Back in the beginning of June, Creative Time and artist Paul Ramírez Jonas set up a kiosk in New York City’s Times Square and gave away free keys to the city to groups of two. Keys that would enable the duos to see rarely visited or in some cases previously unacessable areas in all five boroughs.
Places such as:
- Brooklyn Museum
- Gracie Mansion
- Whitney Museum of American Art
- The Metropolitan Museum of Art
- The Louis Armstrong House Museum
- Among many others
The awarding of the keys has a small amount of built in pomp and circumstance requiring there to be two and that each oratorically awards the key to the other declaring why that person has earned this right.
None of the destinations are life altering or that exclusive (some are just dressed up marketing attempts) but it is a wonderful treasure hunt of sorts even if at times we do not like treasure hunts and an excellent artiface or conceit to excitingly get people to venture out into the city beyond the usual commercial destinations. To see the romantic corners & rooms of NYC so to speak.
The Art project was a kind of API but instead of allowing computers to share data or tools it empowered people with the theater, opportunity and open ended purpose to expand on it if they so desired, a Art Project Interface of sorts. Many have built other projects on top of it from bike routes, water gun assassinations to interestingly extending the romantic couple metaphor into literal dates.
Thats what Lauren Burke, a 26-year-old Manhattan lawyer, art reporter and photographer decided to do. Turning each of the locations into a date with the following statement:
Take one single girl, the most inspiring public art project yet, and summer in New York City and you have the idea for a perfect blog:
After being presented with the key to the city and now having the ability to unlock 24 secret sights around all five boroughs, 24 dates will be had throughout the summer, seeing if both love and intrigue can exist in the city where no one sleeps.
1) Every first date this summer must somehow incorporate a key to the city site
2) Each sight can only be visited once before another sight is visited.
3) Men or women may be repeated before sites, meaning that a site may be visited on a second date if the man or woman warranted a second visit.
4) No ex-boyfriends allowed as sight visits unless they too are warranting a second visit.
5) As the key to the city project is to expand our city horizons, each site visit date must also incorporate a food or drink spot never before tried.
5) Whoever wins my heart also wins my second key to the city.
6) Have fun, love life, love NYC, love love.,
So with summer approaching, 4th of July celebrations this weekend and a economy/job market that just keeps going down like it was from Jersey and in The Situation‘s room (not you Blitzer) find that special someone and explore the little known hidden free gems of your city or town with them. I have every intention to.
This week Patricia and Brian sit down again with Lawrence Rinder. In the last interview, they discussed his role as the director of the Berkeley Art Museum and Pacific Film Archive, and it new building campaign. In this conversation they focus on his curatorial career, and his most recent exhibition Galaxy: A Hundred or So Stars Visible to the Naked Eye. Previously he was the Dean at California College of the Arts, curated for the Whitney Museum of American Art, and founded the Wattis Institute for Contemporary Art at CCA. Read more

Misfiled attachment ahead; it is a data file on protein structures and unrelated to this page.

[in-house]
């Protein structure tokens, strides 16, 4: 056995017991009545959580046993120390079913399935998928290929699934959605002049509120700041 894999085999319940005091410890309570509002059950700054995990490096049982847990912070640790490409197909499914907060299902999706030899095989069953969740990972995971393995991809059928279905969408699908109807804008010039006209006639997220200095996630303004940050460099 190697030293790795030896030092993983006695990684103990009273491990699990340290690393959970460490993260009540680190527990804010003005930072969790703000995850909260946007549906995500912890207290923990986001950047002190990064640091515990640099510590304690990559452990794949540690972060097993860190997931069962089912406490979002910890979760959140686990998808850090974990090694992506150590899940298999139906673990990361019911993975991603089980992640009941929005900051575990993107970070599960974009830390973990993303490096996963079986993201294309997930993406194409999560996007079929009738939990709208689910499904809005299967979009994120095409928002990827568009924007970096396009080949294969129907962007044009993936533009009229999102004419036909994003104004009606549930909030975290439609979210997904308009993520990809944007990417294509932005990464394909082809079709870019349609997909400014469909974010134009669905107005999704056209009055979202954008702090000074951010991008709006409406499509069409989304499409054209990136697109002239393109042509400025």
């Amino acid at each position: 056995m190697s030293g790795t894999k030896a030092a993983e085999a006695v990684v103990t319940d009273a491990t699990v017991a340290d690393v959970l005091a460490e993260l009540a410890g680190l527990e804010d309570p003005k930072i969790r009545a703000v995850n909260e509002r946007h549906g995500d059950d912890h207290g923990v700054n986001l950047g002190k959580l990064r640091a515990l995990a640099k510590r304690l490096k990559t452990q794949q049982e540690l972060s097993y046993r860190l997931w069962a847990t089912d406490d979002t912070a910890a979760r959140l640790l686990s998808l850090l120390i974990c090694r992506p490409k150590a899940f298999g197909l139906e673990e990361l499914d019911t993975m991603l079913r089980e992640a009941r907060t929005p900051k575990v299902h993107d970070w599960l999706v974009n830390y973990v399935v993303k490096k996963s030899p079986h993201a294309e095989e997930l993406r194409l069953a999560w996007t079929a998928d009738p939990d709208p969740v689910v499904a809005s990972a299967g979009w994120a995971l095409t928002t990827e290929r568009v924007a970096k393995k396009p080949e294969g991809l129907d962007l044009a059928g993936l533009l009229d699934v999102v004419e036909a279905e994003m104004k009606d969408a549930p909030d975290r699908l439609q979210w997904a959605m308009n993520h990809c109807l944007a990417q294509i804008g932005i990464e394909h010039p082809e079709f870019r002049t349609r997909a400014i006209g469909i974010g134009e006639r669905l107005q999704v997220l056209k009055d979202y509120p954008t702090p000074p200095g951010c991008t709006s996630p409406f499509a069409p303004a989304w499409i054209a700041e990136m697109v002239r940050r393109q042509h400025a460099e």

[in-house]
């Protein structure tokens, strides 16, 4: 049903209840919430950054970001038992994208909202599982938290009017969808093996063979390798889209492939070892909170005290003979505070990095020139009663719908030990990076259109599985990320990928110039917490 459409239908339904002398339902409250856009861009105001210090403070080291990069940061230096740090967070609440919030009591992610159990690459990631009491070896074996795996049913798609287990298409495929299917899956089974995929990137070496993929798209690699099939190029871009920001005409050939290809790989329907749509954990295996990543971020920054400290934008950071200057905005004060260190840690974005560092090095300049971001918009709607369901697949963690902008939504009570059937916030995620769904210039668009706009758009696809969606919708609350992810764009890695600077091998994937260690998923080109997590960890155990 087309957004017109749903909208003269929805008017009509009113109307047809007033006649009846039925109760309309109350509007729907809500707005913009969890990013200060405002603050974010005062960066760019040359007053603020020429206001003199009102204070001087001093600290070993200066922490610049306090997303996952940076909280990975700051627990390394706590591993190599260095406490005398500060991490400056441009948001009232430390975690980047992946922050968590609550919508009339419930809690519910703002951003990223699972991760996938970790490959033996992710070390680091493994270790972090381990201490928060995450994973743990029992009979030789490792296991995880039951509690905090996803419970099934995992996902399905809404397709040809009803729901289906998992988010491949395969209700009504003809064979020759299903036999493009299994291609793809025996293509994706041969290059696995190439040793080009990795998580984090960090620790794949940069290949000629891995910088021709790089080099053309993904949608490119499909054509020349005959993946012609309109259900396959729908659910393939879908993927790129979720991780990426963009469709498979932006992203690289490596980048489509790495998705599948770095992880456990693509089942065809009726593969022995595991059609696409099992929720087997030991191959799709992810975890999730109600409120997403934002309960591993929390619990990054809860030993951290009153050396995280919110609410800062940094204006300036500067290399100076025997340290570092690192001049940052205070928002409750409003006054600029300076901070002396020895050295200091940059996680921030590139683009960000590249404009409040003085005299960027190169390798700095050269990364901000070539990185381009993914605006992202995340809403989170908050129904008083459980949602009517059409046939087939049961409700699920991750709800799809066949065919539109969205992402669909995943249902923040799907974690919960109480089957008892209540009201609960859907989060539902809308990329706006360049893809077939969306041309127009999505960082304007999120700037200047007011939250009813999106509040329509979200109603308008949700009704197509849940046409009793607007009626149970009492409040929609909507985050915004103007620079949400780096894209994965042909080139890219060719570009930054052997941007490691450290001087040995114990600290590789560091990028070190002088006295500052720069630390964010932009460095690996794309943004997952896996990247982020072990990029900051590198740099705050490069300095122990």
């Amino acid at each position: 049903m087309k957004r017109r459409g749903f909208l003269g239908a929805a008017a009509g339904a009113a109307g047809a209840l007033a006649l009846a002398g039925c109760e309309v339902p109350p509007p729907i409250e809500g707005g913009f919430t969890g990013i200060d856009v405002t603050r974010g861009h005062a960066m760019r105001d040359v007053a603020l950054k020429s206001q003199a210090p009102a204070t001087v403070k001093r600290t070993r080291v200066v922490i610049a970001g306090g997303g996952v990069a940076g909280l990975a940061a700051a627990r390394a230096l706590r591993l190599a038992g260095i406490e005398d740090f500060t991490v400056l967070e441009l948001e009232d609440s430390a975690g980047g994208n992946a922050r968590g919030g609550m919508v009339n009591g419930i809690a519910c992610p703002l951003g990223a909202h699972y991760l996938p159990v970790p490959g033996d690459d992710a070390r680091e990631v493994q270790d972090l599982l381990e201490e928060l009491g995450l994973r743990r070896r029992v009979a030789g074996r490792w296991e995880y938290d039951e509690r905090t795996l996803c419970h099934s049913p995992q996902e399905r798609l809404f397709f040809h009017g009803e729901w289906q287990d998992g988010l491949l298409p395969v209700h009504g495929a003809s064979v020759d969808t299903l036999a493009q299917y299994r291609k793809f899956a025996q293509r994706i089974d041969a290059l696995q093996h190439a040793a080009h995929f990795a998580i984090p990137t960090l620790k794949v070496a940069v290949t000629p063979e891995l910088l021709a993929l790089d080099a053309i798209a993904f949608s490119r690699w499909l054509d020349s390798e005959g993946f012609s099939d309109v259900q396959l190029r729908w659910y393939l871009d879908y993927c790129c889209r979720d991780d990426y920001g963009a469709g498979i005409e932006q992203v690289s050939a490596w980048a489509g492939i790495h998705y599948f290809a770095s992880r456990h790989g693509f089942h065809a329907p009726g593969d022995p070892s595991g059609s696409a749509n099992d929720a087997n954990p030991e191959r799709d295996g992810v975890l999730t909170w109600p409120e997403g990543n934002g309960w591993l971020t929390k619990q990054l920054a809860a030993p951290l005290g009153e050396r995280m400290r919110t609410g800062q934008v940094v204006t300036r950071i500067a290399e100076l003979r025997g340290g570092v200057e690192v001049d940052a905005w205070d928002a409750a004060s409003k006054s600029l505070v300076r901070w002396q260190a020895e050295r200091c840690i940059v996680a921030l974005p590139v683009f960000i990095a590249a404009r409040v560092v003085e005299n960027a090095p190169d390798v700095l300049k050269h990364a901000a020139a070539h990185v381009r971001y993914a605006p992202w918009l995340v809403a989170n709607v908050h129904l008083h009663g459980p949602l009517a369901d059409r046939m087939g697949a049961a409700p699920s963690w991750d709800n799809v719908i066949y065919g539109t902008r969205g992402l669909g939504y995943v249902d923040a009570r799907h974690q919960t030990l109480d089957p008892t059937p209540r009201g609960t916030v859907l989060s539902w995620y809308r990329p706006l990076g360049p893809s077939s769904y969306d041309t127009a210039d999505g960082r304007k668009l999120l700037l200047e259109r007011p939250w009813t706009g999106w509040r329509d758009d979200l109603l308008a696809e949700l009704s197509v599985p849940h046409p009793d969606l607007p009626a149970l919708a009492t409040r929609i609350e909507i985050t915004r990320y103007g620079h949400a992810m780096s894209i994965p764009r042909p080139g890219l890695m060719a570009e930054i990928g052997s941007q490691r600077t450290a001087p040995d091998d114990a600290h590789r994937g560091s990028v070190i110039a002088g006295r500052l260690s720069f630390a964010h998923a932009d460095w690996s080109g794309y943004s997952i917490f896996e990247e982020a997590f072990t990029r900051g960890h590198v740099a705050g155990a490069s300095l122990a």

Are re-blogged links the blogger’s version of the sitcom flashback episode? Uh, maybe, but in any case, here’s a partial and purely subjective roundup of the past week in art, culture, etc. in Chicago and beyond, via a whole mess o’ handy links, of course….
*New City art editor Jason Foumberg has a nice recap along with some thoughtful analysis of last week’s “The Invisible Artist: Creators from Chicago’s Southside” panel discussion at the School of the Art Institute. UPDATE 4/4: There is some very interesting, enlightening, and pretty damn sharp back-and-forth going on in the comments section of this article by panel participants and others who strongly disagree with (or have misunderstood) Foumberg’s assessment of the panel and the issues it addressed.
*The mass firings of adjunct fine art faculty at Parsons The New School for Design: blogger Hrag Vartanian’s coverage has been some of the most thorough thus far. Check out his posts here, here and here as a start.
*Time Out Chicago writer Lauren Weinberg has a piece this week on the ways in which Musuems in Chicago and elsewhere are using social media.
*Big yawn: on the Twitter front, an update on @platea’s Twitter happening I blogged about a few weeks ago. UPDATE 4/4: NewCity reported on what happened during the Twitter Island project discussed in that same blog post, here.
*Via C-Monster: The Architecture of the Drug Trade. A fascinating look at the landscape of weed and the architecture of the grow house. Especially loved the comparison of the latter to Max’s bedroom in Where the Wild Things Are.
*Paddy Johnson of Art Fag City writes for The L Magazine on why Jenny Holzer is not the patron saint of Twitter in her review of Holzer’s Protect Protect Project, which originated at the MCA and is now at The Whitney.
*And finally, the hermeneutics of “pin diplomacy”: via Artnet Magazine, Madeleine Albright’s pin collection to be shown at the Museum of Arts & Design in New York. Pins weren’t mere jewelry for Albright, they added a subtle layer to her diplomatic efforts. She wore a bee pin when talks were getting pointed, a balloon pin when she felt hopeful, and a snake pin after Sadaam Hussein’s people called her a serpent. I’m so there!